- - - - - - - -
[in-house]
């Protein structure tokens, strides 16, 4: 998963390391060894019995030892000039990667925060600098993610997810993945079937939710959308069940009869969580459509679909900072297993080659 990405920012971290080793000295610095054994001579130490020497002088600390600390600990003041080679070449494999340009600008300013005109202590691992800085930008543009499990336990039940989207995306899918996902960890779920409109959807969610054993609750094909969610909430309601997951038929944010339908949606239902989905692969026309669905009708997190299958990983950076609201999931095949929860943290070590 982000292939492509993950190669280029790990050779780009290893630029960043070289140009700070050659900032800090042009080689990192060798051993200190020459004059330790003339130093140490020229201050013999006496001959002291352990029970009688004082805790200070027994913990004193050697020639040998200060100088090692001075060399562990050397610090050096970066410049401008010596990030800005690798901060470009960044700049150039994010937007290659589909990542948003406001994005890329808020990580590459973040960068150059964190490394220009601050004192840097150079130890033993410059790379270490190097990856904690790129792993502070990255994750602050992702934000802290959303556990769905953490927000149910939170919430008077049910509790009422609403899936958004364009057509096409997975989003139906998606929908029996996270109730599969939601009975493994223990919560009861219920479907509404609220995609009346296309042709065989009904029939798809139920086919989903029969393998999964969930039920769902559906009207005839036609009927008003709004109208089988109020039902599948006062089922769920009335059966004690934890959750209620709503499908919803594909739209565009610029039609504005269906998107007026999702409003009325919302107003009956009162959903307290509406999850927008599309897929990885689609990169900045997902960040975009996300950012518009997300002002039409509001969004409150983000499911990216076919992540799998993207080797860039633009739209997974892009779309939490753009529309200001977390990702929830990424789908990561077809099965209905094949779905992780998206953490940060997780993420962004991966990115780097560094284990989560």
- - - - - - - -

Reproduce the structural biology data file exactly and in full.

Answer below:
[in-house]
């Protein structure tokens, strides 16, 4: 998963390391060894019995030892000039990667925060600098993610997810993945079937939710959308069940009869969580459509679909900072297993080659 990405920012971290080793000295610095054994001579130490020497002088600390600390600990003041080679070449494999340009600008300013005109202590691992800085930008543009499990336990039940989207995306899918996902960890779920409109959807969610054993609750094909969610909430309601997951038929944010339908949606239902989905692969026309669905009708997190299958990983950076609201999931095949929860943290070590 982000292939492509993950190669280029790990050779780009290893630029960043070289140009700070050659900032800090042009080689990192060798051993200190020459004059330790003339130093140490020229201050013999006496001959002291352990029970009688004082805790200070027994913990004193050697020639040998200060100088090692001075060399562990050397610090050096970066410049401008010596990030800005690798901060470009960044700049150039994010937007290659589909990542948003406001994005890329808020990580590459973040960068150059964190490394220009601050004192840097150079130890033993410059790379270490190097990856904690790129792993502070990255994750602050992702934000802290959303556990769905953490927000149910939170919430008077049910509790009422609403899936958004364009057509096409997975989003139906998606929908029996996270109730599969939601009975493994223990919560009861219920479907509404609220995609009346296309042709065989009904029939798809139920086919989903029969393998999964969930039920769902559906009207005839036609009927008003709004109208089988109020039902599948006062089922769920009335059966004690934890959750209620709503499908919803594909739209565009610029039609504005269906998107007026999702409003009325919302107003009956009162959903307290509406999850927008599309897929990885689609990169900045997902960040975009996300950012518009997300002002039409509001969004409150983000499911990216076919992540799998993207080797860039633009739209997974892009779309939490753009529309200001977390990702929830990424789908990561077809099965209905094949779905992780998206953490940060997780993420962004991966990115780097560094284990989560």